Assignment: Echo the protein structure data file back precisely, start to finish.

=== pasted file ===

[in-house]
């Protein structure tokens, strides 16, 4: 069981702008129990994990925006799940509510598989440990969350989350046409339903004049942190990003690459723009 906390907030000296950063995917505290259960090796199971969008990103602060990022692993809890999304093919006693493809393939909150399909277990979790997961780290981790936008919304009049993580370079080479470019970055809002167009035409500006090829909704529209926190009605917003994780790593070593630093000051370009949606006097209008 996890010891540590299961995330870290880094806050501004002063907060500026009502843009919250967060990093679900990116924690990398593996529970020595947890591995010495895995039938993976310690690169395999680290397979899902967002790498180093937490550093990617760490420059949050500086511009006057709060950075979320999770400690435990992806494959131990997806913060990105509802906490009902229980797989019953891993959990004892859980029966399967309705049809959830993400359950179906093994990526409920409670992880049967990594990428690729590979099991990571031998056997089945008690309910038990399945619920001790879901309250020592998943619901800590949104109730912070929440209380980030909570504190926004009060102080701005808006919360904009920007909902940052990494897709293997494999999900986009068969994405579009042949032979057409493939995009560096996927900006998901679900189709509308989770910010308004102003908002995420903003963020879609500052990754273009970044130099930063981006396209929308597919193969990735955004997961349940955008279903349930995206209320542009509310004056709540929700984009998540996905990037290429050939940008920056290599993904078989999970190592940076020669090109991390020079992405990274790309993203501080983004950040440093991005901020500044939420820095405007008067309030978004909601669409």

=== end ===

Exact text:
[in-house]
């Protein structure tokens, strides 16, 4: 069981702008129990994990925006799940509510598989440990969350989350046409339903004049942190990003690459723009 906390907030000296950063995917505290259960090796199971969008990103602060990022692993809890999304093919006693493809393939909150399909277990979790997961780290981790936008919304009049993580370079080479470019970055809002167009035409500006090829909704529209926190009605917003994780790593070593630093000051370009949606006097209008 996890010891540590299961995330870290880094806050501004002063907060500026009502843009919250967060990093679900990116924690990398593996529970020595947890591995010495895995039938993976310690690169395999680290397979899902967002790498180093937490550093990617760490420059949050500086511009006057709060950075979320999770400690435990992806494959131990997806913060990105509802906490009902229980797989019953891993959990004892859980029966399967309705049809959830993400359950179906093994990526409920409670992880049967990594990428690729590979099991990571031998056997089945008690309910038990399945619920001790879901309250020592998943619901800590949104109730912070929440209380980030909570504190926004009060102080701005808006919360904009920007909902940052990494897709293997494999999900986009068969994405579009042949032979057409493939995009560096996927900006998901679900189709509308989770910010308004102003908002995420903003963020879609500052990754273009970044130099930063981006396209929308597919193969990735955004997961349940955008279903349930995206209320542009509310004056709540929700984009998540996905990037290429050939940008920056290599993904078989999970190592940076020669090109991390020079992405990274790309993203501080983004950040440093991005901020500044939420820095405007008067309030978004909601669409």